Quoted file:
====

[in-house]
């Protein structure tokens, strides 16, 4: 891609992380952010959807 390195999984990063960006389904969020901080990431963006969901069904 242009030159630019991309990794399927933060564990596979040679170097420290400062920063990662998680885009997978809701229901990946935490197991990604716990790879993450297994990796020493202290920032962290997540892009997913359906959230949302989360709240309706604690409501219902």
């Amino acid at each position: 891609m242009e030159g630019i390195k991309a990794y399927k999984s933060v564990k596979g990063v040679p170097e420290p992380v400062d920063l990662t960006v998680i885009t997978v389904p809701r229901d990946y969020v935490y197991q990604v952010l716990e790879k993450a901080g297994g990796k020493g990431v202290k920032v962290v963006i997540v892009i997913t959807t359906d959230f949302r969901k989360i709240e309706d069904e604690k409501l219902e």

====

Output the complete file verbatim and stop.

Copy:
[in-house]
């Protein structure tokens, strides 16, 4: 891609992380952010959807 390195999984990063960006389904969020901080990431963006969901069904 242009030159630019991309990794399927933060564990596979040679170097420290400062920063990662998680885009997978809701229901990946935490197991990604716990790879993450297994990796020493202290920032962290997540892009997913359906959230949302989360709240309706604690409501219902």
């Amino acid at each position: 891609m242009e030159g630019i390195k991309a990794y399927k999984s933060v564990k596979g990063v040679p170097e420290p992380v400062d920063l990662t960006v998680i885009t997978v389904p809701r229901d990946y969020v935490y197991q990604v952010l716990e790879k993450a901080g297994g990796k020493g990431v202290k920032v962290v963006i997540v892009i997913t959807t359906d959230f949302r969901k989360i709240e309706d069904e604690k409501l219902e």